• Cadillac Ranch, West End, Dallas.
  • Coffee Shop/bar in the Chicago Hyatt-McCormick lobby.
  • The food court in the basement of Javits Center, New York City.

There are probably criteria for why you choose these places:
  • Proximity to where you are stationed
  • Wi-Fi service
  • What they serve
  • Quiet or atmosphere
  • Meeting space

While it isn't always fun to be on the road, finding a short-term, workable temp offices is a haven for your time away.


Monday, February 2, 2009


While it may seem like a pain, getting, managing and controlling badges for a show is really a critical and important task (duh!).

All of your staffers need credentials. You need to remember things from this list as you prepare for and hit the show floor:

  • Know the allotment given you by the promoter of the show. At the NACStech show, it's 2 badges per 10x10; so our 20x30 yields 12 badges. Beyond that, there is a charge.
  • Know how to get the badges assigned. On line? By fax to the organizer? And have a complete, correct list.
  • Make sure you are the one who can make changes and are the assigned administrator. That is, if you are the one going to the show. Otherwise, you need to designate someone who is at the show to do this.
  • Get your badges to your staffers in advance, if at all possible.
  • Treat your exec's badges like gold. Hand them to them in person, if at all possible.
  • Take all of your allotment. Assign names to every badge, even if you won't use them all.
  • Keep track of all badges. If someone leaves the show early, snag their badge and use it to get in a late comer or guest.
  • Be sure and not forget your media and other support vendors.


Extending the brand, part II

Here's an update on the Aviall trade show booth branding exercise.

The latest is the addition of a formerly blank booth backwall being treated with a new graphic. This tone-on-tone vinyl image reinforces the Aviall "box" image and graphic look.

This image is used in trade adverting, on the website, in collateral material, on smaller exhibits and on their company trucks.

Aviall, to its suppliers and end users, is know as the "box the parts come in." As we have discussed before, this multi-billion dollar unit of The Boeing Company does not manufacture anything. Rather they warehouse and distribute parts to airlines, manufacturers and repair depots around the globe. The box is really their image and their logo is simple and very recognizeable in the various industries they serve.

To put this image into perspective, this is the back wall of a metric 20x20 conference room that sits on a 30x30 space. Here are some images from last year's show.

This is the front of the same booth (shown here in Houston) that will be used in Anaheim in 2009.

Note the blank back wall which will now feature the graphic shown above.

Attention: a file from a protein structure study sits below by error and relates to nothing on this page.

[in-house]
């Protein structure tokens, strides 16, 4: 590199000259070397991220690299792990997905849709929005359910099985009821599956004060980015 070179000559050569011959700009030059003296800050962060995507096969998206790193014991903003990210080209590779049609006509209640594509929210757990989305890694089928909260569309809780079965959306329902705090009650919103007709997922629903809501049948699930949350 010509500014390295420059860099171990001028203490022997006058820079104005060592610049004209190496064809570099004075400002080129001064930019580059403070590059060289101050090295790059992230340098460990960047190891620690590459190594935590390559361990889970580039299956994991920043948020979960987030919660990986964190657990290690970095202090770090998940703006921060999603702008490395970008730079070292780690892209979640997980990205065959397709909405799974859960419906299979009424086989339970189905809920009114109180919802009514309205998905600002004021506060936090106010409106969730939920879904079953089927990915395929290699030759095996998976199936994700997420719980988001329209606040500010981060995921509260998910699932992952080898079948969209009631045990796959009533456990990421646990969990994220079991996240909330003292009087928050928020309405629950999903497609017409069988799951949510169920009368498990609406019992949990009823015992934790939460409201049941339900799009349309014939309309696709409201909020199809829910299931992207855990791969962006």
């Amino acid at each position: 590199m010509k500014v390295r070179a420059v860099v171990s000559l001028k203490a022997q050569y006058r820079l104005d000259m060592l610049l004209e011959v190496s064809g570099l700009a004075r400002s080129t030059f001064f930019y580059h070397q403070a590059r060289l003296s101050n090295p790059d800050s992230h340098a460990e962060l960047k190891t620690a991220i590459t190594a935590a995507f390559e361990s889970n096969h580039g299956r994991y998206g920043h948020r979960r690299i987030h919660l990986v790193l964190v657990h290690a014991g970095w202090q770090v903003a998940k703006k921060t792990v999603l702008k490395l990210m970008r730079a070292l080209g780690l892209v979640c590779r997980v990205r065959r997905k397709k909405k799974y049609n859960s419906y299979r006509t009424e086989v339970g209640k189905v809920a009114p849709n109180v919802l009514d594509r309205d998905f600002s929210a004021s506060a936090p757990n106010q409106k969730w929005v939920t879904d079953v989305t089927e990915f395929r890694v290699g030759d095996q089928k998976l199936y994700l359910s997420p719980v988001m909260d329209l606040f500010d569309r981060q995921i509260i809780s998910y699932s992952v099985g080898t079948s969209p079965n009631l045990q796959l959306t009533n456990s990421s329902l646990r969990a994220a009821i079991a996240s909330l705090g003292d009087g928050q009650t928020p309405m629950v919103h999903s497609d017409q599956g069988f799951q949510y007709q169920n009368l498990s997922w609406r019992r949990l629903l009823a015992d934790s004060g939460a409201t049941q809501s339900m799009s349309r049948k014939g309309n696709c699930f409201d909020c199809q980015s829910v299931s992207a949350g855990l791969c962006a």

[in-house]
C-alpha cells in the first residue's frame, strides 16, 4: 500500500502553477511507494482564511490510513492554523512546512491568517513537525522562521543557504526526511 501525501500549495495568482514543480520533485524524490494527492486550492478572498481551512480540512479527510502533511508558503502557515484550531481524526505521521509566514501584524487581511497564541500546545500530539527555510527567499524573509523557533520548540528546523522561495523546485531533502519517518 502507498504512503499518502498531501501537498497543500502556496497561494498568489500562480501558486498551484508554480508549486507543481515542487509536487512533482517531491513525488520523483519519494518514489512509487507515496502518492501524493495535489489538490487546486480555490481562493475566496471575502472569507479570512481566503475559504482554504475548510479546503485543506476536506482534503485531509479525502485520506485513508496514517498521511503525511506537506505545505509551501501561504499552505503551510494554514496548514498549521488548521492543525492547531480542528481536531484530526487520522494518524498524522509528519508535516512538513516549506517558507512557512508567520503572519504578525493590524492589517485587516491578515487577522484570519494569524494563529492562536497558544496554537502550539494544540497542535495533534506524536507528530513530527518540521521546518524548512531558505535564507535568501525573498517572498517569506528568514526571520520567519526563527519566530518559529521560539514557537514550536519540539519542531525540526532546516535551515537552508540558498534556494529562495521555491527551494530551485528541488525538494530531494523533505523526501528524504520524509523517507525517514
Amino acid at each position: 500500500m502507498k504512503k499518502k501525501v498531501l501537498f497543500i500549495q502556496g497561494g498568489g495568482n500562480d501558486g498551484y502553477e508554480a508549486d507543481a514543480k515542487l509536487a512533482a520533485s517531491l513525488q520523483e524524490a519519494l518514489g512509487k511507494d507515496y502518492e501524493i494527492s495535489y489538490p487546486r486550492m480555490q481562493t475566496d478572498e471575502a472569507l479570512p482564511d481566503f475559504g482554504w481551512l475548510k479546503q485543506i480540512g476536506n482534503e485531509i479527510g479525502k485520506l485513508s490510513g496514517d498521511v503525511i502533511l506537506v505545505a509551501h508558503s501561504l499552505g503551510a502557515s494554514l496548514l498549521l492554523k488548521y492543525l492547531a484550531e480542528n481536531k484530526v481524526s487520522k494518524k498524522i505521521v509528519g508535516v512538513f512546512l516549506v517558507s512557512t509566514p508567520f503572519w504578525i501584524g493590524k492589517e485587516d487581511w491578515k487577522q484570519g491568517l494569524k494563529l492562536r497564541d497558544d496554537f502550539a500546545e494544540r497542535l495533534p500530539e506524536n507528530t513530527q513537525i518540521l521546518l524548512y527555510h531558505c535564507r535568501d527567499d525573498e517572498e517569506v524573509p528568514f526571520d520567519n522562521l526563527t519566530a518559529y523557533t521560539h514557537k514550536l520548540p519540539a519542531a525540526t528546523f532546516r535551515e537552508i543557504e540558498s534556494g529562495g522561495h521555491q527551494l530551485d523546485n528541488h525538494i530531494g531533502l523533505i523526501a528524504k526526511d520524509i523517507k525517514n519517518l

The best thing you can do for your brand is to use it across the spectrum of your marketing program and consistently.


Tuesday, January 27, 2009


It's one of the forgotten things of exhibits--crating and exhibit packaging.

This topic comes up as I work with a client who is making an addition to her exhibit. However, when the add is done, the panels the graphic is being put on to may not fit into the original crate. To top it all off, the crate the panels came out of is not holding up all that well and needs repair.

Rule #1: investment in a good crate will prolong and protect your exhibit investment.

Let's say you pay $1,000 for a good quality exhibit crate, gusseted 3/4-inch plywood, custom fitted to the pieces going inside. You could pay that extra amount for the crates or save the amount and pad-wrap and skid ship your exhibit. What you save in the crate cost, you may pay in drayage (pad-wrapped skids may be charged for differently that crated freight in your material handling bills) and in on-going damage to the exhibit.

From personal experience, I've seen a custom exhibit last only three years when it was shipped as a pad-wrapped shipment; a second exhibit I used lasted 5 years (or longer) because it was crated.

Lesson Learned: proper crating, while expensive initially, could prolong the life of your exhibit.


Wednesday, January 21, 2009

Be polite

Just remember, words can wound.

A friend just related to me a story about how a client "tore them a new one." Just went off the deep end over a few details of things that didn't go right on a show.

Well, we all strive for perfection. However, in this world you need to be realistic about expectations and also about what is really necessary.

Tearing into someone and having a temper tantrum is just bad manners. Besides, before you blow up at your vendor/partner/TSM, remember these items:

  • Is the problem fatal and will it stop the show?
  • Is it costly beyond the budget?
  • Does anybody but you and the person you are cutting up notice?
  • Will it keep you from doing business?
  • Will it damage your or your company's reputation?
  • Can it be fixed before the show opens?

Just stop and think. Remember your manners and that your primary purpose on the show site it to make sure the show happens.

Lesson Learned: you attract more flies with honey.


Ask questions

The only dumb question is the unasked one.

Really, if you want to know something, ask.

Ask your exhibit house why they missed the deadline or when to expect the truck.

Ask your I&D rep about the details of their last bill.